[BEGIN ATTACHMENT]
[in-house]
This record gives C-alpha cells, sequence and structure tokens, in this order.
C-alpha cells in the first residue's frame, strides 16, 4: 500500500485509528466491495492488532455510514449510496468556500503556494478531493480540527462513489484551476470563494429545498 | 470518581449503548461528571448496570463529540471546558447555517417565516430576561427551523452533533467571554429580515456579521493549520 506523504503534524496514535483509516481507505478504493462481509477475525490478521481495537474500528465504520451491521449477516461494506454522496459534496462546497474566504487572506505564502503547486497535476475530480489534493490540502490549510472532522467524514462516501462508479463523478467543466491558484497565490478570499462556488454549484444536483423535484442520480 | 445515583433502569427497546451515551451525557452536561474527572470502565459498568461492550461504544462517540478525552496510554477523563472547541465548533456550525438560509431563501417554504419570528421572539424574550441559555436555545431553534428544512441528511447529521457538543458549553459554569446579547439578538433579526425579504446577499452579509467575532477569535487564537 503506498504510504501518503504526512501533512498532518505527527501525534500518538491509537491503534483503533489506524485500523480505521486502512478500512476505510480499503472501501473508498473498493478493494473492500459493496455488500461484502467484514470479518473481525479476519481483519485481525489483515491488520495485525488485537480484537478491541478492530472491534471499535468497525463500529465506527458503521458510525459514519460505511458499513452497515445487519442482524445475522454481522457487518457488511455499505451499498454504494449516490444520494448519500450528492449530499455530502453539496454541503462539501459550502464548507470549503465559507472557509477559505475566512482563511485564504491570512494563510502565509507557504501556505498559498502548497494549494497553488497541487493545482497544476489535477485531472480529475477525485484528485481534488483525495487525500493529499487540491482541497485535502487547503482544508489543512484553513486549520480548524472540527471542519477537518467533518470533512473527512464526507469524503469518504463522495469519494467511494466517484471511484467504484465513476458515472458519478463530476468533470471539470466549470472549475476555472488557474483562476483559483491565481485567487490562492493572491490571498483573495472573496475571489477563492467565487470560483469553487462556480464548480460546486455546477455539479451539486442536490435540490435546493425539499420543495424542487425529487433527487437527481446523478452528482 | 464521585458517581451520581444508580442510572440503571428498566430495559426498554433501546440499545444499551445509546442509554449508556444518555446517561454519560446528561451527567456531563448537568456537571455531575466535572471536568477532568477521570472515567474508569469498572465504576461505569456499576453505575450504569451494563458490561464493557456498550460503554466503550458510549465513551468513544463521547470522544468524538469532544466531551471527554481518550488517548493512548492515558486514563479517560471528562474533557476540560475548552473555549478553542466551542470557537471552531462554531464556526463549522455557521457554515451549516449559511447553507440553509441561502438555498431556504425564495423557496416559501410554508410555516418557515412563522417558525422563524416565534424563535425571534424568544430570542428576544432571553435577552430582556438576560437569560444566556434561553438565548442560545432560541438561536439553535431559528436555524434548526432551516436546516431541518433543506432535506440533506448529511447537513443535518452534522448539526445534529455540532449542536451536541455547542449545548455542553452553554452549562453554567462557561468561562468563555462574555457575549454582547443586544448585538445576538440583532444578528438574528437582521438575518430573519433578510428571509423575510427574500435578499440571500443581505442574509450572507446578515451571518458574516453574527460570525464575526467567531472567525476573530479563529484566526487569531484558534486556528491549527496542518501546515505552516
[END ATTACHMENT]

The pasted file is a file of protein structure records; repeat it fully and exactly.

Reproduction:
[in-house]
This record gives C-alpha cells, sequence and structure tokens, in this order.
C-alpha cells in the first residue's frame, strides 16, 4: 500500500485509528466491495492488532455510514449510496468556500503556494478531493480540527462513489484551476470563494429545498 | 470518581449503548461528571448496570463529540471546558447555517417565516430576561427551523452533533467571554429580515456579521493549520 506523504503534524496514535483509516481507505478504493462481509477475525490478521481495537474500528465504520451491521449477516461494506454522496459534496462546497474566504487572506505564502503547486497535476475530480489534493490540502490549510472532522467524514462516501462508479463523478467543466491558484497565490478570499462556488454549484444536483423535484442520480 | 445515583433502569427497546451515551451525557452536561474527572470502565459498568461492550461504544462517540478525552496510554477523563472547541465548533456550525438560509431563501417554504419570528421572539424574550441559555436555545431553534428544512441528511447529521457538543458549553459554569446579547439578538433579526425579504446577499452579509467575532477569535487564537 503506498504510504501518503504526512501533512498532518505527527501525534500518538491509537491503534483503533489506524485500523480505521486502512478500512476505510480499503472501501473508498473498493478493494473492500459493496455488500461484502467484514470479518473481525479476519481483519485481525489483515491488520495485525488485537480484537478491541478492530472491534471499535468497525463500529465506527458503521458510525459514519460505511458499513452497515445487519442482524445475522454481522457487518457488511455499505451499498454504494449516490444520494448519500450528492449530499455530502453539496454541503462539501459550502464548507470549503465559507472557509477559505475566512482563511485564504491570512494563510502565509507557504501556505498559498502548497494549494497553488497541487493545482497544476489535477485531472480529475477525485484528485481534488483525495487525500493529499487540491482541497485535502487547503482544508489543512484553513486549520480548524472540527471542519477537518467533518470533512473527512464526507469524503469518504463522495469519494467511494466517484471511484467504484465513476458515472458519478463530476468533470471539470466549470472549475476555472488557474483562476483559483491565481485567487490562492493572491490571498483573495472573496475571489477563492467565487470560483469553487462556480464548480460546486455546477455539479451539486442536490435540490435546493425539499420543495424542487425529487433527487437527481446523478452528482 | 464521585458517581451520581444508580442510572440503571428498566430495559426498554433501546440499545444499551445509546442509554449508556444518555446517561454519560446528561451527567456531563448537568456537571455531575466535572471536568477532568477521570472515567474508569469498572465504576461505569456499576453505575450504569451494563458490561464493557456498550460503554466503550458510549465513551468513544463521547470522544468524538469532544466531551471527554481518550488517548493512548492515558486514563479517560471528562474533557476540560475548552473555549478553542466551542470557537471552531462554531464556526463549522455557521457554515451549516449559511447553507440553509441561502438555498431556504425564495423557496416559501410554508410555516418557515412563522417558525422563524416565534424563535425571534424568544430570542428576544432571553435577552430582556438576560437569560444566556434561553438565548442560545432560541438561536439553535431559528436555524434548526432551516436546516431541518433543506432535506440533506448529511447537513443535518452534522448539526445534529455540532449542536451536541455547542449545548455542553452553554452549562453554567462557561468561562468563555462574555457575549454582547443586544448585538445576538440583532444578528438574528437582521438575518430573519433578510428571509423575510427574500435578499440571500443581505442574509450572507446578515451571518458574516453574527460570525464575526467567531472567525476573530479563529484566526487569531484558534486556528491549527496542518501546515505552516